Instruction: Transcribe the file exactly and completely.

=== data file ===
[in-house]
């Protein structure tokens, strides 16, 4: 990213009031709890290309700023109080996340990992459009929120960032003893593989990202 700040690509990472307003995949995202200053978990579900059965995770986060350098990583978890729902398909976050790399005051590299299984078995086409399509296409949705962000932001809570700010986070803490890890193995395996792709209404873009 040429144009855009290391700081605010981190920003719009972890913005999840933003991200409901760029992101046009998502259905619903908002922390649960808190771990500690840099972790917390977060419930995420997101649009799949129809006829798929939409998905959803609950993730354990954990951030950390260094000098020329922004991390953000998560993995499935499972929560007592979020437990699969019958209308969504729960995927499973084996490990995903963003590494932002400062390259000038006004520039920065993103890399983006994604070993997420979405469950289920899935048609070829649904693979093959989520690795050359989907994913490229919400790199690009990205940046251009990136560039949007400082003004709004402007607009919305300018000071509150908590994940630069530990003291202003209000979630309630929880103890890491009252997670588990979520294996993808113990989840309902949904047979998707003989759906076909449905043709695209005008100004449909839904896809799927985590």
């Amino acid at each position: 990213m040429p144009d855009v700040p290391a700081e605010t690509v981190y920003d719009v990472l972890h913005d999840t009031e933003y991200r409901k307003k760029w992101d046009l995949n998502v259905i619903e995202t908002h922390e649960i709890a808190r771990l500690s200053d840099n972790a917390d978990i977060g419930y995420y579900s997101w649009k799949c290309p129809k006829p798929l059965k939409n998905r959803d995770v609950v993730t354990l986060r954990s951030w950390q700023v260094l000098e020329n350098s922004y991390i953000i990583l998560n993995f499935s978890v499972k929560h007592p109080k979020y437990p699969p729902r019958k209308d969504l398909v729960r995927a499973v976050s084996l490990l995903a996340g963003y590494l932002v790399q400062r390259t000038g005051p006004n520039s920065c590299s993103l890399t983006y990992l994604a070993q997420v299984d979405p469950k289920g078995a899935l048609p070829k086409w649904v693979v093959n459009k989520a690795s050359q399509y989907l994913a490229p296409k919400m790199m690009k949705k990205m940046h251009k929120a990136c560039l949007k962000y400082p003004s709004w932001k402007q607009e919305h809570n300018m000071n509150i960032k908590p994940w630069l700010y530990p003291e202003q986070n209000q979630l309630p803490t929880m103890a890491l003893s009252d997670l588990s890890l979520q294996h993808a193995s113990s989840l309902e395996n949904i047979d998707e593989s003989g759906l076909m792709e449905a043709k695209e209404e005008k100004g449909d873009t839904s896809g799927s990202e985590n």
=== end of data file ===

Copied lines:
[in-house]
């Protein structure tokens, strides 16, 4: 990213009031709890290309700023109080996340990992459009929120960032003893593989990202 700040690509990472307003995949995202200053978990579900059965995770986060350098990583978890729902398909976050790399005051590299299984078995086409399509296409949705962000932001809570700010986070803490890890193995395996792709209404873009 040429144009855009290391700081605010981190920003719009972890913005999840933003991200409901760029992101046009998502259905619903908002922390649960808190771990500690840099972790917390977060419930995420997101649009799949129809006829798929939409998905959803609950993730354990954990951030950390260094000098020329922004991390953000998560993995499935499972929560007592979020437990699969019958209308969504729960995927499973084996490990995903963003590494932002400062390259000038006004520039920065993103890399983006994604070993997420979405469950289920899935048609070829649904693979093959989520690795050359989907994913490229919400790199690009990205940046251009990136560039949007400082003004709004402007607009919305300018000071509150908590994940630069530990003291202003209000979630309630929880103890890491009252997670588990979520294996993808113990989840309902949904047979998707003989759906076909449905043709695209005008100004449909839904896809799927985590």
């Amino acid at each position: 990213m040429p144009d855009v700040p290391a700081e605010t690509v981190y920003d719009v990472l972890h913005d999840t009031e933003y991200r409901k307003k760029w992101d046009l995949n998502v259905i619903e995202t908002h922390e649960i709890a808190r771990l500690s200053d840099n972790a917390d978990i977060g419930y995420y579900s997101w649009k799949c290309p129809k006829p798929l059965k939409n998905r959803d995770v609950v993730t354990l986060r954990s951030w950390q700023v260094l000098e020329n350098s922004y991390i953000i990583l998560n993995f499935s978890v499972k929560h007592p109080k979020y437990p699969p729902r019958k209308d969504l398909v729960r995927a499973v976050s084996l490990l995903a996340g963003y590494l932002v790399q400062r390259t000038g005051p006004n520039s920065c590299s993103l890399t983006y990992l994604a070993q997420v299984d979405p469950k289920g078995a899935l048609p070829k086409w649904v693979v093959n459009k989520a690795s050359q399509y989907l994913a490229p296409k919400m790199m690009k949705k990205m940046h251009k929120a990136c560039l949007k962000y400082p003004s709004w932001k402007q607009e919305h809570n300018m000071n509150i960032k908590p994940w630069l700010y530990p003291e202003q986070n209000q979630l309630p803490t929880m103890a890491l003893s009252d997670l588990s890890l979520q294996h993808a193995s113990s989840l309902e395996n949904i047979d998707e593989s003989g759906l076909m792709e449905a043709k695209e209404e005008k100004g449909d873009t839904s896809g799927s990202e985590n």